Zoroastrian Scholasticism

The paperback of my book is here! You can order a copy from the Edinburgh University Press. I am grateful to the series editor, Lloyd Llewellyn-Jones, for giving this book a home and to the editors at the EUP for guiding me through the publication process.

I list the reviews of my book here, and wrote for the EUP a blog about the content of the book and my approach which you can read here.

Now, I get ready for my second book.

Voice, privilege and writing

The debate about privilege and representing others in writing fascinates me. Who gets to be whose voice? How do you represent others and what role do publishers play in these debates? Does art need to node to the vagaries of social media? Can art provoke? If so, what are the limits, who defines them and what constitutes privilege and/or racism, othering etc? Following up on the Clanchy controversy, the Guardian has a nuanced piece discussing some of these questions.

The idea that writers who tackle difficult subjects cannot necessarily rely on their publishers’ backing in a storm clearly alarms some. One literary agent was approached recently by a white writer, asking if it was still acceptable to write a mixed-race character. “I said, ‘Yes, you’re a novelist – of course you can, but what you do have to prove is that you’ve done proper research, that you’re not just objectifying that character,’” she says. “That’s what fiction is for. It’s to do with looking through other people’s eyes.” But in nonfiction, she concedes, a more permanent shift may be under way. “Maybe we’ve too easily thought that we can tell anybody’s story without any deep understanding.”

The Guardian

Roma in the Medieval Islamic World

Today we had Kristina Richardson, @krisrich, speak to us at the @invisible_east. She delivered a fascinating lecture based on her recent book, which has opened my eyes to a large set of theoretical questions to be asked in the study of ancient and late antique history of any geography.

The birth of the abestāg

My part in the WZO’s annual seminar this coming Sunday along with my @invisible_east colleagues, @ArezouAzad, Hugh Kennedy and Tommy Benfey:

The birth of the abestāg from the spirit of philology

سخنرانی من در سمینار سالانه «سازمان جهانی زرتشتیان» یکشنبه این هفته به همراه همکارانم در گروه پژوهشی «شرق مکنون».

TEI Template

<news>A first and hopefully usable draft of my #TEI template is finally ready! I have created this template for our @invisible_east corpus that will host a range of documents in Middle Persian, Bactrian, Sogdian, Khotanese, Arabic and New Persian.</news>

اولین پیش‌نویس الگو TEI که برای اسناد فارسی میانه، بلخی، سغدی، ختنی، فارس و عربی نوشتم، آماده شده. ببینیم کی سیستم دیجیتال رو میتونم راه‌اندازی کنم.

The Dead Don’t Die

I’ve been thinking about writing a blog on Zoroastrianism in popular culture, keeping my eyes open for connections. But these days, as I follow the news, I feel I can constantly quote Jarmusch’s entire ‘The Dead Don’t Die’. Here is one dialogue from a scene when the characters try to make sense of the events and the impending apocalypse:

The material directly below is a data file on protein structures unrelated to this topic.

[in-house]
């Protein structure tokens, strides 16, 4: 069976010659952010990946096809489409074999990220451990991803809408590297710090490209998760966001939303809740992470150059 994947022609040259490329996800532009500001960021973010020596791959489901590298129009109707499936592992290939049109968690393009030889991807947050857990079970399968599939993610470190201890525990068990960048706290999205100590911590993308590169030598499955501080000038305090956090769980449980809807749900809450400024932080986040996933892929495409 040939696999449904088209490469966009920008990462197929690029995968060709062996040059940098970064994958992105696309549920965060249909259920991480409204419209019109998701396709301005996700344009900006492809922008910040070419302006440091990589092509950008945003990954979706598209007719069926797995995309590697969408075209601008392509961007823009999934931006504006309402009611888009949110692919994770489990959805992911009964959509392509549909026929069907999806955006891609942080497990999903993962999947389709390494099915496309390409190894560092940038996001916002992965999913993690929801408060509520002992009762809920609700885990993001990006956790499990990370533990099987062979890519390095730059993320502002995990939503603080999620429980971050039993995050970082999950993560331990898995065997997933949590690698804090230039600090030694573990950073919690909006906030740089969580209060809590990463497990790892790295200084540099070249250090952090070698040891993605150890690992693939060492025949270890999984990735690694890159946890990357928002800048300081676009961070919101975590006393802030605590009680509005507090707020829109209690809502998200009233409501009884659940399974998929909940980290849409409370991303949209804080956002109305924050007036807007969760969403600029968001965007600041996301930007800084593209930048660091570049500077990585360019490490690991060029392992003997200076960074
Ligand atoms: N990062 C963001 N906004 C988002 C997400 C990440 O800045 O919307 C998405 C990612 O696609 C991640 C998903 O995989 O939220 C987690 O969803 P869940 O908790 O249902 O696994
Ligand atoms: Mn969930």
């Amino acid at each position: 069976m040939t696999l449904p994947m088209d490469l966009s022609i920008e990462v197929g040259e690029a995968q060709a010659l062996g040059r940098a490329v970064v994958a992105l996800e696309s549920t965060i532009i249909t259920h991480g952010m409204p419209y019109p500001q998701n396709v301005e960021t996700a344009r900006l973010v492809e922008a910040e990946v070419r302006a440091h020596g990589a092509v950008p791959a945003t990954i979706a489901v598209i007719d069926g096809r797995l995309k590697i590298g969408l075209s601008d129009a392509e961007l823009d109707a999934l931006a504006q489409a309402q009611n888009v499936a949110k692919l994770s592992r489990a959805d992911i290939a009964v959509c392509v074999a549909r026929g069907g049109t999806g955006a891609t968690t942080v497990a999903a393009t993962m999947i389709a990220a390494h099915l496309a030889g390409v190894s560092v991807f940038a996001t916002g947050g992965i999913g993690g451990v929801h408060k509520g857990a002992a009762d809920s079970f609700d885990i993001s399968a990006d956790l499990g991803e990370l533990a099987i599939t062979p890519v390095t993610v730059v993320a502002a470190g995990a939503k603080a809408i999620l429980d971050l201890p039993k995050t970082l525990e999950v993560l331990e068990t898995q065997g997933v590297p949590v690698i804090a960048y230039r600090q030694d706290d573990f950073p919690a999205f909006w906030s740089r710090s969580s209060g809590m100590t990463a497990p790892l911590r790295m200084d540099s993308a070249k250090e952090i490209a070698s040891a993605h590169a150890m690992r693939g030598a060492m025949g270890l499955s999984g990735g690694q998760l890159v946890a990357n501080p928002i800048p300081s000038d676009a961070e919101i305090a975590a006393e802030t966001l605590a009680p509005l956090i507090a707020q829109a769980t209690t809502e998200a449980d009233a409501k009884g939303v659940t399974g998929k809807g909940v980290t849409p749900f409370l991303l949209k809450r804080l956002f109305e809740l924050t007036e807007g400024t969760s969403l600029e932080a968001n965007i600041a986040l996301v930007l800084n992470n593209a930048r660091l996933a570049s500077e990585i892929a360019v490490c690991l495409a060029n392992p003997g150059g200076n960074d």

– It’s strange!
– What can I say? The world is kinda strange lately.
– Yeah, it sure is. You ask me, this whole thing is gonna end badly.

‘The Dead Don’t Die’ by Jim Jarmusch

New review

The Abstracta Iranica website has published a new review of my book. This one is by Benedikt Peschl:
Peschl, Benedikt. 2021. Arash Zeini. Zoroastrian scholasticism in Late Antiquity. The Pahlavi version of the Yasna Haptaŋhāiti. Abstracta Iranica 42-43 (5).
The paperback will be out in May 2022.

Part II contains the newly established text of the Pahlavi YH (in transcription) together with an English translation. The text-critical edition (in transliteration) and apparatus are included in an appendix. This edition of the Pahlavi YH must be considered the new reference point for any future work involving the text.

From the review, par. 4

Since the discussions refer to a wide range of related passages in the wider realm of Pahlavi literature, the book will be essential to consult not only for those working on other parts of the Zand, but also those engaged with Pahlavi literature in general.

From the review, par. 5

Über das Schreiben

Ich schreibe über alles gleich gern. Mich reizt nicht das Suchen eines bestimmten Stoffes, sondern das Aussuchen feiner, schöner Worte. Ich kann aus einer Idee zehn, ja hundert Ideen bilden, aber mir fällt keine Grundidee ein. Was weiß ich, ich schreibe, weil ich es hübsche finde, so die Zeilen mit zierlichen Buchstaben auszufüllen. Das “Was” ist mir vollständig gleichgültig.

Robert Walser | Fritz Kochers Aufsätze

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“They Helped Build Modern India but Are Shrinking as a People”

The New York Times has an article on Parsis’ involvement in building modern India and their dwindling numbers. Access it here.

Parsis have supported many of the country’s institutions and nurtured business and the arts. But their numbers have dwindled at an alarming pace.
From the porch of his century-old home, Khurshed Dastoor has a front-row seat to a tragedy that he fears may be too late to reverse: the slow extinction of a people who helped build modern India.